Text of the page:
Capital Reduction: Meaning, Working and Examples

Home » Stock Market » Capital Reduction: Meaning, Working and Examples

Have you ever wondered what happens when a company has more money than it needs? How does it return the excess cash to its shareholders? And how does it affect the value of its current shares? This is basically termed as the capital reduction in the stock market. 

It is a process where a company reduces its share capital.

But how does capital reduction work? What are the reasons and objectives behind it? 

If you are new to stock market trading, understanding capital reduction is important because it can affect the value of the shares you own in a company. It’s a way for companies to manage their finances and potentially boost shareholder value.

It can have various benefits for both the company and the shareholders. 

In this blog, we will explain what capital reduction is, how it works, and what its objectives are.

What is Capital Reduction

Capital reduction is the process of decreasing a company’s share capital, which is the amount of money raised from issuing shares to the public. 

Capital reduction can be done in multiple ways, such as:

1. Making payments to shareholders out of the capital 

2. Buying back or cancelling shares

3. Extinguishing or reducing the liability on any of the shares. 

Capital reduction is governed by section 66 of the Companies Act 2013 and requires the approval of the National Company Law Tribunal (NCLT).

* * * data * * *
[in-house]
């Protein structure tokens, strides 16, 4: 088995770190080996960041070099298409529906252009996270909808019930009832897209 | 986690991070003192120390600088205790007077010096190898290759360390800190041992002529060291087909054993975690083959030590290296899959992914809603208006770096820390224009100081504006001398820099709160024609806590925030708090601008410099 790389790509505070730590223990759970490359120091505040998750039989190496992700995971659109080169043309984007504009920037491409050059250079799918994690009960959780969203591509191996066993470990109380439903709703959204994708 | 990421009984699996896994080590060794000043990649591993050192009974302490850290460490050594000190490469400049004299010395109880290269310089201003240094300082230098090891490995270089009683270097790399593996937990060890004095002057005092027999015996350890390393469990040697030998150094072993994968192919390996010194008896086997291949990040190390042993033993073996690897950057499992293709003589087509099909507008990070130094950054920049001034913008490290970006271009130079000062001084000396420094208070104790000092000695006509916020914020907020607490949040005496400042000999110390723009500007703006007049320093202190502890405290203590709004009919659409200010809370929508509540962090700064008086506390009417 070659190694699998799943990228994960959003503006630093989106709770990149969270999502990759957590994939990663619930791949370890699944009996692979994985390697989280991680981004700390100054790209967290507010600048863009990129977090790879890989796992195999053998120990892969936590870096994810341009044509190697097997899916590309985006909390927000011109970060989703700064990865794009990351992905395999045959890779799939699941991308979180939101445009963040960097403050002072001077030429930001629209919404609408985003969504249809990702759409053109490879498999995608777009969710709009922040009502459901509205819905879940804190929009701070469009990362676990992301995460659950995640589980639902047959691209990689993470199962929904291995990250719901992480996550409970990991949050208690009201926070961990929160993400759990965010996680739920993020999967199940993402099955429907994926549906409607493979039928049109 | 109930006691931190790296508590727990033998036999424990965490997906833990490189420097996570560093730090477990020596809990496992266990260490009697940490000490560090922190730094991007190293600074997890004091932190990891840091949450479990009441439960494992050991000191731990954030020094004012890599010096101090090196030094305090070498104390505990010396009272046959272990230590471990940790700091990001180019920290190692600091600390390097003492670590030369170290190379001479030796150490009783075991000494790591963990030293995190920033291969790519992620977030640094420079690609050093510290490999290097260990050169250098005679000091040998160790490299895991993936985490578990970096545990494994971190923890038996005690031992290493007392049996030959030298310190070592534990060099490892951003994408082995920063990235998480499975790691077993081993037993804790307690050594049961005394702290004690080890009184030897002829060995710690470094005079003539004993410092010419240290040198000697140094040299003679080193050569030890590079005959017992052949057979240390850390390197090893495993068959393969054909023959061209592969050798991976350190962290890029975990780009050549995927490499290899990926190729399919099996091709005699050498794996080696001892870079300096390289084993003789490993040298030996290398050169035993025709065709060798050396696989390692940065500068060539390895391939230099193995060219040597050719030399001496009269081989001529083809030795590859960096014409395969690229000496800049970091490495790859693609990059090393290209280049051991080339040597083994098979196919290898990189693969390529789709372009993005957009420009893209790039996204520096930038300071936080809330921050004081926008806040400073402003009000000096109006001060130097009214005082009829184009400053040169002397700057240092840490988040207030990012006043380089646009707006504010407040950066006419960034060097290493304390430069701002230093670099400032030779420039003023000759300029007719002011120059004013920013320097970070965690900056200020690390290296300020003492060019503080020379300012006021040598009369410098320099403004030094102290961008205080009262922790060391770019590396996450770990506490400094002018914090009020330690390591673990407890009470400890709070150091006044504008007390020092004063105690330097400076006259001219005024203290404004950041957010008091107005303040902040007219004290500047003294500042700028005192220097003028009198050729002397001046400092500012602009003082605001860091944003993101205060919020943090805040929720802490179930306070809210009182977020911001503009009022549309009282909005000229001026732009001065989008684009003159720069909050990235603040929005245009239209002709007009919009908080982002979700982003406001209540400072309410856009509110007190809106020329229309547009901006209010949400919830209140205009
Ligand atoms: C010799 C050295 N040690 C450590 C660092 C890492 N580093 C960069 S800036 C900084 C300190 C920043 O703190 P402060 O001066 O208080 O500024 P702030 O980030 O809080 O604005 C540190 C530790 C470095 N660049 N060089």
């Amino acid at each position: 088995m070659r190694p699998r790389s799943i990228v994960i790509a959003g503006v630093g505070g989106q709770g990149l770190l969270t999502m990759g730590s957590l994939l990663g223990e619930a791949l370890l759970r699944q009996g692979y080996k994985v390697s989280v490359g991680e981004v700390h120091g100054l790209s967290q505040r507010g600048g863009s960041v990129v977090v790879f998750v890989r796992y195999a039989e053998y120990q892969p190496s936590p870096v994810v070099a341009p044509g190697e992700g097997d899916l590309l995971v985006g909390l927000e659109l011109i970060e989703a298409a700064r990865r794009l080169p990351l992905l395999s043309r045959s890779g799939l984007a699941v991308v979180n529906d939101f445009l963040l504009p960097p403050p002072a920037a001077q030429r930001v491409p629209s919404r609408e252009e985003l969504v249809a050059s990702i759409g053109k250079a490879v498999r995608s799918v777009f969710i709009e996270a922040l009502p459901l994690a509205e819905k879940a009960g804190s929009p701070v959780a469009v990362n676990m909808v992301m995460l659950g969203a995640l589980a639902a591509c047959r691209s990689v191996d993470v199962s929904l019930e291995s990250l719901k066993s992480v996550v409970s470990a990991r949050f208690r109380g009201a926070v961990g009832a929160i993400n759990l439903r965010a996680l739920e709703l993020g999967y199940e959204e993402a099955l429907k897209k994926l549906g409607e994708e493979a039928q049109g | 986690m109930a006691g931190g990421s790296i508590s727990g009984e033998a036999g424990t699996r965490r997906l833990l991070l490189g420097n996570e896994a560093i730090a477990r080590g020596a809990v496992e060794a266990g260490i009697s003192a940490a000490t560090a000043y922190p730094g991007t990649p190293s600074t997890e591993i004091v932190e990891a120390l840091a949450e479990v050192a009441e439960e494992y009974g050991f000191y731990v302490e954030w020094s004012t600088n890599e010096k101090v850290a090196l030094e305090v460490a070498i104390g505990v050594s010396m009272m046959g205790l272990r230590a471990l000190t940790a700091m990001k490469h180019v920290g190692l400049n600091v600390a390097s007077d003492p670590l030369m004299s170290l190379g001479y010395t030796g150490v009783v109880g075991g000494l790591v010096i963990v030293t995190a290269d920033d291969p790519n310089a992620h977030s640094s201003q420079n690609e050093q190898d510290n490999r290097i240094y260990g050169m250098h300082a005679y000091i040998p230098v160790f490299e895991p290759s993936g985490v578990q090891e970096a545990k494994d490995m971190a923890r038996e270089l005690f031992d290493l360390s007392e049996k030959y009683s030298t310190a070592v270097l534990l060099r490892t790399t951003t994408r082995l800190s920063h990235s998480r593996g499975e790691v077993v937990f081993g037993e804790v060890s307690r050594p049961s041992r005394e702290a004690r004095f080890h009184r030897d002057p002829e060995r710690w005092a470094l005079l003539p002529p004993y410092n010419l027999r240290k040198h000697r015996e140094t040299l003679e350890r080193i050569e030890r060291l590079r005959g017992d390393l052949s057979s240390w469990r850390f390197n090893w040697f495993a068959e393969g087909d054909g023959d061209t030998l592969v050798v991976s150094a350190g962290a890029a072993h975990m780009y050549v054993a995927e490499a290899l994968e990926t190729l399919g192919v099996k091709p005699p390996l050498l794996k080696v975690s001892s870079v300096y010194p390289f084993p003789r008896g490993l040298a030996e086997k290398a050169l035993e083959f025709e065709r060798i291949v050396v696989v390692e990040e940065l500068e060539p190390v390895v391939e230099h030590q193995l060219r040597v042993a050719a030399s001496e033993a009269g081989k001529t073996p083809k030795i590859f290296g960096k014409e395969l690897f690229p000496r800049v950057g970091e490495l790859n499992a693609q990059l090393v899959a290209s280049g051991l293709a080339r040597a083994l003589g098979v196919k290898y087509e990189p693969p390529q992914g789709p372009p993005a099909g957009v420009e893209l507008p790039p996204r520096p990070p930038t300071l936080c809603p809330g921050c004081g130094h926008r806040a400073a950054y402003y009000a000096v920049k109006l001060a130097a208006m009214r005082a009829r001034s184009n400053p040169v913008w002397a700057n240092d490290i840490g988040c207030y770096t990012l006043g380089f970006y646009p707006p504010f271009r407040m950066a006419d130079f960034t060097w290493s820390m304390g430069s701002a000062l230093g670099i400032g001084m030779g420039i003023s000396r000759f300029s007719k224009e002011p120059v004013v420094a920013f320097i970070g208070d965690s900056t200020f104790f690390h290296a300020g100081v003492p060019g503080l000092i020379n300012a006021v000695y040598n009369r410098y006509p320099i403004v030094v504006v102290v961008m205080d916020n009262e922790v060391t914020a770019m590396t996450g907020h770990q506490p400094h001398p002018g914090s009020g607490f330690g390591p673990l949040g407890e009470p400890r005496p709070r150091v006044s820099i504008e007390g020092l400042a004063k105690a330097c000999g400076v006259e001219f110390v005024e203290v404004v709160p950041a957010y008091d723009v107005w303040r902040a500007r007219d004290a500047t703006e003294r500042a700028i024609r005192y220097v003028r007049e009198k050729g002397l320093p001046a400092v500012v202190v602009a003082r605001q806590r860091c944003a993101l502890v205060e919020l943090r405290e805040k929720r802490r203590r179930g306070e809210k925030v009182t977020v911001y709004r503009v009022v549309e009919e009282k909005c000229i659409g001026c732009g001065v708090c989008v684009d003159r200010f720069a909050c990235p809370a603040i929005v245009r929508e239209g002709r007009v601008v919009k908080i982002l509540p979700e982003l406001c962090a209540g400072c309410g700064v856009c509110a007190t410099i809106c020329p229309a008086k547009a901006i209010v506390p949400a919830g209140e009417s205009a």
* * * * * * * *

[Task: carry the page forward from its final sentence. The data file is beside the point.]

Let us understand the concept of Capital Reduction:

Imagine a company has some money tied up in its assets, like buildings or equipment. 

Now, let’s say the company wants to give some of that money back to its shareholders.

That’s where capital reduction comes in.

Capital reduction is when a company decides to decrease the amount of money it has tied up in its assets and return some of it to its shareholders. 

It’s like the company saying, “Hey, we don’t need all this money for our operations right now, so let’s give some of it back to our investors.”

This process usually involves either buying back shares from shareholders or reducing the nominal value of shares. 

By doing this, the company can improve its financial health or increase the value of each remaining share. 

How Does Capital Reduction Work?

When a company wants to decrease its share capital, it can do so by either paying some of it to shareholders or by cancelling a specific number of shares. This action can be repeated as needed by the company.

When capital is returned to shareholders, individual consent is not required.

The company must ensure it follows all relevant rules and regulations during the capital reduction process and obtain proper approval before taking any action.

The company must follow these steps for the capital reduction process:

  1. Notify the company’s creditors about the resolution for capital reduction.
  2. Submit an application to reduce the share capital within a specified timeframe after issuing the initial notice.

Once the capital reduction is registered in the commercial register, distribute the reduced capital amount to shareholders and formally decrease the share capital.

What Happens After Capital Reduction?

  • After capital reduction, the number of shares in the company will decrease by the reduction amount. 

Basically, it means that even though the owners of the company (shareholders) will have a bigger part of the company, the overall worth of the company won’t go up.